Essence Magazine reports,

Comedian Steve Harvey and wife Marjorie cover the latest issue of Essence and talk about his success with his popular syndicated radio show, The Steve Harvey Morning Show; the legendary Family Feud; and his daytime TV talk show, The Steve Harvey Show, now in its second season. Add to that his sold-out stand up gigs and two bestselling relationship books and there’s no denying that Harvey is on a serious hot streak.

Yet, when one asks what the secret to his success is, he is clear: “Everything I have,” he says and points to his wife of seven years, “is because of this girl right here.”

It was love at first sight for Harvey, as he watched Marjorie walk into the Memphis comedy club he was playing, and he let his feelings be known right then and there. He stood onstage and announced to her, “I don’t know who you are but I’m going to marry you.” Marjorie’s moment of clarity came a few weeks later. “I knew he was The One shortly after I started dated him…but then he just left. Disappeared.”

This was in 1990. Like most relationships, their love story is not without its obstacles. Harvey wasn’t in a good place yet financially and needed to work on his career. “Before a man can be of use to a woman…he’s got to know who he is, what he does and how much he’s going to make.” The two reconnected in 2005. His second marriage just ended, as did his six-year run as star of the sitcom The Steve Harvey Show, and it was a whole new ballgame. Two years later—17 years after his powerful onstage prediction that he’d one day marry her—and the two were wed.

“Every great man has a woman… I didn’t say successful man, I said great man. Yeah, maybe you’re successful if you sign a $16 million NBA contract. But greatness is when you’re the husband and father you’re supposed to be. When everyone surrounding you looks up to you, depends on you, and you come through for them. That’s greatness.”

“Do you think Dr. Martin Luther King was anything without Coretta? You take Michelle out of Barack Obama’s equation, and he is a whole other dude out there.”

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LA Times reports

Richard Dawson, the British actor who went from comedy co-star in the popular TV series “Hogan’s Heroes” to his best-known role as the charming host of the TV game show “Family Feud” with his trademark of kissing the female contestants on the lips, has died. He was 79.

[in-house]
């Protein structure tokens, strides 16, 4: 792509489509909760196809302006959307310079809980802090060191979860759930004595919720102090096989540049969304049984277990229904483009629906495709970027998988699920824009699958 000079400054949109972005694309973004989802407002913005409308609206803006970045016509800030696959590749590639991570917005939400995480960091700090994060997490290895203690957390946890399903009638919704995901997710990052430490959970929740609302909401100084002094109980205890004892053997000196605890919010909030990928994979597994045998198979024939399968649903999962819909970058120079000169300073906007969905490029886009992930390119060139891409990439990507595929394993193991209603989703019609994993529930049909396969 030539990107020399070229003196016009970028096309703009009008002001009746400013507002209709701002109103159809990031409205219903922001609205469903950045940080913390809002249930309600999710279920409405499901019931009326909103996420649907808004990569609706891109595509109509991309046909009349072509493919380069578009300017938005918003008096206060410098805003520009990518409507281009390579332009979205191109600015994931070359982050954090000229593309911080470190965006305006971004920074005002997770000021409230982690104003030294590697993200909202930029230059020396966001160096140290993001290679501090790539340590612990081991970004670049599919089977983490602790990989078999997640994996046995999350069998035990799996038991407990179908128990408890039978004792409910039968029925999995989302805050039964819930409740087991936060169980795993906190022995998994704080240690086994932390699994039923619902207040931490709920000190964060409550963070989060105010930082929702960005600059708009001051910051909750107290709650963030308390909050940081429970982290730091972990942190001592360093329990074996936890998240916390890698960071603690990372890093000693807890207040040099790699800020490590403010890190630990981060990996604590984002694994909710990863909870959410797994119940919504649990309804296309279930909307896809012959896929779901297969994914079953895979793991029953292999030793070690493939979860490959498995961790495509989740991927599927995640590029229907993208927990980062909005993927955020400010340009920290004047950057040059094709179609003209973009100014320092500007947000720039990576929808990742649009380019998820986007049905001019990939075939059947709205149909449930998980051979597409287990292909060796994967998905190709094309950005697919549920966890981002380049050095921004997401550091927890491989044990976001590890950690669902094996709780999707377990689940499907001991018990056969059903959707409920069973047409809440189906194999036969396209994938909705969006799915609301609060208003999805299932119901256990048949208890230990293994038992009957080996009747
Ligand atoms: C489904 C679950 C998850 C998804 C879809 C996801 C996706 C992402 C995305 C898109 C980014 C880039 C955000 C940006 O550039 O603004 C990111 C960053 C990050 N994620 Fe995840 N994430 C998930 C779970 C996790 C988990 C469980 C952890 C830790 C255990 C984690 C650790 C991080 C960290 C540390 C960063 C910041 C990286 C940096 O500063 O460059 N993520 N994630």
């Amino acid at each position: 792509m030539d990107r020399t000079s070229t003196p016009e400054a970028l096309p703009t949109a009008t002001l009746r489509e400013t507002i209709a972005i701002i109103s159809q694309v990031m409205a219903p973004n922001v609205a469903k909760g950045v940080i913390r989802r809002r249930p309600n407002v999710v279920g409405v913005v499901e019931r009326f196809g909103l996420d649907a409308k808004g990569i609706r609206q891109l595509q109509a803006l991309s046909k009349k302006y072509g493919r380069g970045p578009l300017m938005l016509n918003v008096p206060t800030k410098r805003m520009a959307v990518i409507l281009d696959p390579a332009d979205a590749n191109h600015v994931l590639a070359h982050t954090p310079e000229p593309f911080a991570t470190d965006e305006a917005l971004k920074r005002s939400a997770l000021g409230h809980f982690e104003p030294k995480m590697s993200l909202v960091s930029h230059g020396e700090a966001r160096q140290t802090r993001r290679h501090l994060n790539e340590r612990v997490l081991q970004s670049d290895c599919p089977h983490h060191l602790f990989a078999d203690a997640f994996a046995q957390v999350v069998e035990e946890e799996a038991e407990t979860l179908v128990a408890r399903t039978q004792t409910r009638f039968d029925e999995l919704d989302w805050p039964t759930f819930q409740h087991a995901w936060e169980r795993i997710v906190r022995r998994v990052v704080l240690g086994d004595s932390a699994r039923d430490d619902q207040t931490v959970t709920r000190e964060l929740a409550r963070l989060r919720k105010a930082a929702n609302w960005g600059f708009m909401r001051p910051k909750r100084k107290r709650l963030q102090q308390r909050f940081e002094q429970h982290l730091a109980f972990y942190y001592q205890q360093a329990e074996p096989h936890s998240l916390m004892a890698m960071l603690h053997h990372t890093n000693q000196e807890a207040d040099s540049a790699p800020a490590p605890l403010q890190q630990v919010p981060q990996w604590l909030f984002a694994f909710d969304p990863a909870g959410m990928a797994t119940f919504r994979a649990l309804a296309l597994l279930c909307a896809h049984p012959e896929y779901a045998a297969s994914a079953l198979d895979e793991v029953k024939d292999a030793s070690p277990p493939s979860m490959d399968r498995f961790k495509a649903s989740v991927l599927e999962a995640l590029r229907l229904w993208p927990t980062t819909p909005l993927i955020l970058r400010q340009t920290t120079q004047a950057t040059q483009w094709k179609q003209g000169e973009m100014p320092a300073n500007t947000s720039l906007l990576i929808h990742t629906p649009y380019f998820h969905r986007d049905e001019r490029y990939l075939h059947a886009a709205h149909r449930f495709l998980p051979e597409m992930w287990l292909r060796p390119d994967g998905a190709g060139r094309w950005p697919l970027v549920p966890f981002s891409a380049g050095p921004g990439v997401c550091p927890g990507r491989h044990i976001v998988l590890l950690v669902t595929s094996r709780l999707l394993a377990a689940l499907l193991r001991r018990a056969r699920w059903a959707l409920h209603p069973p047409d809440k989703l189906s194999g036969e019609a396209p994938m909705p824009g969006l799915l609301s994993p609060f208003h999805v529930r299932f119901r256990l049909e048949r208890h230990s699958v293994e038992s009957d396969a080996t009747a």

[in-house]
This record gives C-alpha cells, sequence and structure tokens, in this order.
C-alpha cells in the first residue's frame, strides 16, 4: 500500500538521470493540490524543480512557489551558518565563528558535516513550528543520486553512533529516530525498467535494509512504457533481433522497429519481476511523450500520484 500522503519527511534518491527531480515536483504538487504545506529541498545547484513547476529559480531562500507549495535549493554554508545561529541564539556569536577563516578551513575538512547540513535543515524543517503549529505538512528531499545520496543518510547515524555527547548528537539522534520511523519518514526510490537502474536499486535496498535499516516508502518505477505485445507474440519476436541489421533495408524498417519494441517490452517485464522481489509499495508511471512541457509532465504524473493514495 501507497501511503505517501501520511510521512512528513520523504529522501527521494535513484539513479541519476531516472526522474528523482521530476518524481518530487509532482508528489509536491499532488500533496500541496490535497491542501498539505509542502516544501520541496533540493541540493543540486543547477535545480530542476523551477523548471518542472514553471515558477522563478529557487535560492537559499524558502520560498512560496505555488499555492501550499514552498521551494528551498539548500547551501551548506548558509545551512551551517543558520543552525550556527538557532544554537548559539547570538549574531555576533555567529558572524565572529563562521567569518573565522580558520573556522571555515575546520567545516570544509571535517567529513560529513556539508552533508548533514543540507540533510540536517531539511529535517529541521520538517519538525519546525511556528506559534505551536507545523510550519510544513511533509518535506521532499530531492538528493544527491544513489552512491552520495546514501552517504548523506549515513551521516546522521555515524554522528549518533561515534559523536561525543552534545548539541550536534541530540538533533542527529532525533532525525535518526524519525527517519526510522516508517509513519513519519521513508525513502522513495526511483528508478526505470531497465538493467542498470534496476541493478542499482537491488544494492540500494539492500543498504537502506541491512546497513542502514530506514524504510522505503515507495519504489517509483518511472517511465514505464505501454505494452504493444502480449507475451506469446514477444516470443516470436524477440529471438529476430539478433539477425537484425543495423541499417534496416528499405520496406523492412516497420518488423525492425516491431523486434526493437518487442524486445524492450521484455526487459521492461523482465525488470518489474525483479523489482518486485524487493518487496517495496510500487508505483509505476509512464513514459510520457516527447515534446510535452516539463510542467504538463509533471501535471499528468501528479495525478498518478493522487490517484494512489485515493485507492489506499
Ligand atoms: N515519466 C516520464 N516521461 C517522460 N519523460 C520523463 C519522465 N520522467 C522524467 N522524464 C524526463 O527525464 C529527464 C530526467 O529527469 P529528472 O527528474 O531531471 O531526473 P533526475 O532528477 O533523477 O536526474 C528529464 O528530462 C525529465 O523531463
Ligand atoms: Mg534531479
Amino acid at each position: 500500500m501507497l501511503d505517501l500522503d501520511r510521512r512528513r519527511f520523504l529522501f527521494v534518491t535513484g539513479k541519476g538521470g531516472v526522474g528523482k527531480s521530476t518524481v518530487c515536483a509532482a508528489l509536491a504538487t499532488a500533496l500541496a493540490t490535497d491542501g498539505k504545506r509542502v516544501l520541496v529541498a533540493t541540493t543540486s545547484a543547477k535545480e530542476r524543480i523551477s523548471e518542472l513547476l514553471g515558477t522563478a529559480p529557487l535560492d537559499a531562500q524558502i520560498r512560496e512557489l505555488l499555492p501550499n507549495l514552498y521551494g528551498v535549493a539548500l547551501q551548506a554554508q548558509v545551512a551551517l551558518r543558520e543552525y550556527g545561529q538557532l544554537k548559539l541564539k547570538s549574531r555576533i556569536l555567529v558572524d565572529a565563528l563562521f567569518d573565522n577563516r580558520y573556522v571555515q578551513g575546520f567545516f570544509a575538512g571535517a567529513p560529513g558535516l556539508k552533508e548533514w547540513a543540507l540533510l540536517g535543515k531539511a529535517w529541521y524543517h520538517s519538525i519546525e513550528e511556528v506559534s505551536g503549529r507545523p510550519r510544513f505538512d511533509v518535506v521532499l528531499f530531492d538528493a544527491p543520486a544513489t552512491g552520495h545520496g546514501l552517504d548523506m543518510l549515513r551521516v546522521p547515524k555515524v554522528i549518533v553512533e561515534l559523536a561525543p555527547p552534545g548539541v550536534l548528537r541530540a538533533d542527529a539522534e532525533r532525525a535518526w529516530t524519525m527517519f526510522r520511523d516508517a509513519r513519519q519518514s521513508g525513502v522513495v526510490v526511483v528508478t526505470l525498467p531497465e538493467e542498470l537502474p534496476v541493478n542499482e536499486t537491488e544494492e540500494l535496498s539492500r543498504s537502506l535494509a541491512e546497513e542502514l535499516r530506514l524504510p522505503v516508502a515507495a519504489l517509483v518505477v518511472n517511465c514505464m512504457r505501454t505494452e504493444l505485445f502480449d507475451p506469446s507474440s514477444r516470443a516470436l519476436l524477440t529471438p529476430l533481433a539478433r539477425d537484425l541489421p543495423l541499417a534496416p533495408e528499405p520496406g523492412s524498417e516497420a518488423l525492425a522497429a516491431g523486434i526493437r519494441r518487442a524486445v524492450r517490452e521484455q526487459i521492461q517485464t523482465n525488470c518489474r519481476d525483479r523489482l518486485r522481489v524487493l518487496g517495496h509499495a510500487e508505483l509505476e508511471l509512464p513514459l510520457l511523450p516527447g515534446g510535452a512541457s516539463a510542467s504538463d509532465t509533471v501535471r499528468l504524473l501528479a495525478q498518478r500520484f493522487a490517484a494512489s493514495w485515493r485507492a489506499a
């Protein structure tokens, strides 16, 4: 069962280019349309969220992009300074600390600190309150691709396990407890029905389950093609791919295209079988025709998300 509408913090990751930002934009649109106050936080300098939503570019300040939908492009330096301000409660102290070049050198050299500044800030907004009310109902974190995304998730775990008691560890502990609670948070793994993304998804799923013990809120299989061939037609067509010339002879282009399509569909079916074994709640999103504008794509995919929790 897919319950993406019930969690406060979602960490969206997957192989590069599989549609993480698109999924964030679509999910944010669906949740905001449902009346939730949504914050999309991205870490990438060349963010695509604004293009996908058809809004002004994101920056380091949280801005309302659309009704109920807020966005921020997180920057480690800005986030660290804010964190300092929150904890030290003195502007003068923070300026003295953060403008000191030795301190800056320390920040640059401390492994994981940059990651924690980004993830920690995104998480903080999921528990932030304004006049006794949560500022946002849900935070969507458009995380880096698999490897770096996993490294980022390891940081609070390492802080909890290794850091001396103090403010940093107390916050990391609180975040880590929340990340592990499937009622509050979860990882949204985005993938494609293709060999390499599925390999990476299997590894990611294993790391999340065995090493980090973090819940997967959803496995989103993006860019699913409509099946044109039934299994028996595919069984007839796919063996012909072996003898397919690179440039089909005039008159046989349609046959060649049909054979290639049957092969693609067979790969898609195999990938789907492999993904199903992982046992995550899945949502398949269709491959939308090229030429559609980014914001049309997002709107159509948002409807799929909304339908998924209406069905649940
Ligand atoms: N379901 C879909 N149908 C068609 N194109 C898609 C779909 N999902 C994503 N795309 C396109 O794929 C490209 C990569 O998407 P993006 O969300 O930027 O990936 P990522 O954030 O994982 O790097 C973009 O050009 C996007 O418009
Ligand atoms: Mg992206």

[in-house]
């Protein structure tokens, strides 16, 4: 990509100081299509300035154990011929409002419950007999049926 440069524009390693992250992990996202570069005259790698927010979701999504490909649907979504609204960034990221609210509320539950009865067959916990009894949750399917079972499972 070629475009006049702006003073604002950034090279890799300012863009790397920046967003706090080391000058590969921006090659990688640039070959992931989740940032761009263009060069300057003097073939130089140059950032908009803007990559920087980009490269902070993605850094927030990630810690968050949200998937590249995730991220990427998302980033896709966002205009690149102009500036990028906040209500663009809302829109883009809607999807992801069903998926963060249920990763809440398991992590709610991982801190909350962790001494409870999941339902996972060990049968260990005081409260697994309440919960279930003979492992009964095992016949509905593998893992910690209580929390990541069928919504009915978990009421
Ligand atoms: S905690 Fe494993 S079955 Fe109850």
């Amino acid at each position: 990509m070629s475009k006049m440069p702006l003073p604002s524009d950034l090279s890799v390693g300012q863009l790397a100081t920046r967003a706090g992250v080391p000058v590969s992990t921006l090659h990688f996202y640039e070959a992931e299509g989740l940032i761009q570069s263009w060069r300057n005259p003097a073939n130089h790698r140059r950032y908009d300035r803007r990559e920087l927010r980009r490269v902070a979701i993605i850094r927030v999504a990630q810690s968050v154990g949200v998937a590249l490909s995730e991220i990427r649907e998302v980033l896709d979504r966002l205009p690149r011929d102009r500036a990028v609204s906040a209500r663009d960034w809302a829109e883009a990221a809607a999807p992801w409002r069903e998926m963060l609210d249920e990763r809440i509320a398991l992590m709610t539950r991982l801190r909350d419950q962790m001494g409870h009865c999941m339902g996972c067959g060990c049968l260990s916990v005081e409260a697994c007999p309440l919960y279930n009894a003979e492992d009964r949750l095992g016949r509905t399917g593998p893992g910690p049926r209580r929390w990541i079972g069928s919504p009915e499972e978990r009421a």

Dawson died Saturday at Ronald Reagan UCLA Medical Center from complications related to esophageal cancer. The actor, who had been living in Beverly Hills, was diagnosed with the disease about three weeks ago, said his son Gary.

“The way he was on the game show was the way he was in real life,” Gary Dawson said Sunday. “He was always rooting for people — he not only wanted people to win, but to have a comfortable, great experience.”

Dawson’s easy-going style topped with a Cockney accent were evident in his early films in the 1960s such as “King Rat,” “Munster Go Home” and “The Devil’s Brigade,” while his quick wit distinguished him both as a game show contestant in the 1970s on “Match Game” and “I’ve Got A Secret,” and as a performer on “The New Dick Van Dyke Show” and “Rowan and Martin’s Laugh-In,” where he was a regular cast member for two years.

The actor gained much of his popularity with American audiences from “Hogan’s Heroes,” the CBS series about a World War II prisoner-of-war camp that ran from 1965 to 1971. Dawson played Cpl. Peter Newkirk, an expert safecracker who was also adept at picking pockets.

The series was a big hit. “‘Hogan’s Heroes’ lasted longer than the war,” Dawson said in a 2009 interview with The Times.

But it was as the original host of “Family Feud,” the game show that pits two families against each other in a trivia quiz, that Dawson made his biggest impression. Displaying a smooth and upbeat demeanor, Dawson hosted the ABC daytime version and the first syndicated version from 1976 to 1985. He won a Daytime Emmy Award for his performance in 1978.

Steve Harvey announced that he will retire from stand up next year at the 2012 Hoodie Awards.

The news came after reading an email on the air from a listener who had heard Steve was quitting his syndicated radio show.

“This is my Jamaican background,”Harvey joked.  “I don’t quit no job. No, sir. That’s not me.”

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